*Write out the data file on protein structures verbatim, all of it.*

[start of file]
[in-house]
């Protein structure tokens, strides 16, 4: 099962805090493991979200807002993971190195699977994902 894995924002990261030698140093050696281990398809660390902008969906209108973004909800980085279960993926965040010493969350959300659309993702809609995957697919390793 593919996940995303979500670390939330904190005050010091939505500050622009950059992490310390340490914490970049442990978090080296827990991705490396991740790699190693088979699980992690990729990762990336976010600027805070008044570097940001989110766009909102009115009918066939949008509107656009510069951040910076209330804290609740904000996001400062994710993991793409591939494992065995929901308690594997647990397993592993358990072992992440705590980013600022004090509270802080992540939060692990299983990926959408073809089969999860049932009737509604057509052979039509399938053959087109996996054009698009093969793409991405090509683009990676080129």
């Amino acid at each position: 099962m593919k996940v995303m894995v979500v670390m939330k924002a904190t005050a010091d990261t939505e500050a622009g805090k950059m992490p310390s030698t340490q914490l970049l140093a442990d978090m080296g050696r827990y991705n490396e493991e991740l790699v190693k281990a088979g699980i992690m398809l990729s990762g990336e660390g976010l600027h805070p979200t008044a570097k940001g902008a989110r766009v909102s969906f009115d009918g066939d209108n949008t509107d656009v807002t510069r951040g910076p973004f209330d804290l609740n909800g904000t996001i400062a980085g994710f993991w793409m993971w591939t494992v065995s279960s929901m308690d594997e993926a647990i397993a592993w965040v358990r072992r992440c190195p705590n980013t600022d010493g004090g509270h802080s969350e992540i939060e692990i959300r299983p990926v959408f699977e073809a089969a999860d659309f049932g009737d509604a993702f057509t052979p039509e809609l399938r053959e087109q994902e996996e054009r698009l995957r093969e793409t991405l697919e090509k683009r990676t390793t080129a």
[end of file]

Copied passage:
[in-house]
């Protein structure tokens, strides 16, 4: 099962805090493991979200807002993971190195699977994902 894995924002990261030698140093050696281990398809660390902008969906209108973004909800980085279960993926965040010493969350959300659309993702809609995957697919390793 593919996940995303979500670390939330904190005050010091939505500050622009950059992490310390340490914490970049442990978090080296827990991705490396991740790699190693088979699980992690990729990762990336976010600027805070008044570097940001989110766009909102009115009918066939949008509107656009510069951040910076209330804290609740904000996001400062994710993991793409591939494992065995929901308690594997647990397993592993358990072992992440705590980013600022004090509270802080992540939060692990299983990926959408073809089969999860049932009737509604057509052979039509399938053959087109996996054009698009093969793409991405090509683009990676080129």
């Amino acid at each position: 099962m593919k996940v995303m894995v979500v670390m939330k924002a904190t005050a010091d990261t939505e500050a622009g805090k950059m992490p310390s030698t340490q914490l970049l140093a442990d978090m080296g050696r827990y991705n490396e493991e991740l790699v190693k281990a088979g699980i992690m398809l990729s990762g990336e660390g976010l600027h805070p979200t008044a570097k940001g902008a989110r766009v909102s969906f009115d009918g066939d209108n949008t509107d656009v807002t510069r951040g910076p973004f209330d804290l609740n909800g904000t996001i400062a980085g994710f993991w793409m993971w591939t494992v065995s279960s929901m308690d594997e993926a647990i397993a592993w965040v358990r072992r992440c190195p705590n980013t600022d010493g004090g509270h802080s969350e992540i939060e692990i959300r299983p990926v959408f699977e073809a089969a999860d659309f049932g009737d509604a993702f057509t052979p039509e809609l399938r053959e087109q994902e996996e054009r698009l995957r093969e793409t991405l697919e090509k683009r990676t390793t080129a």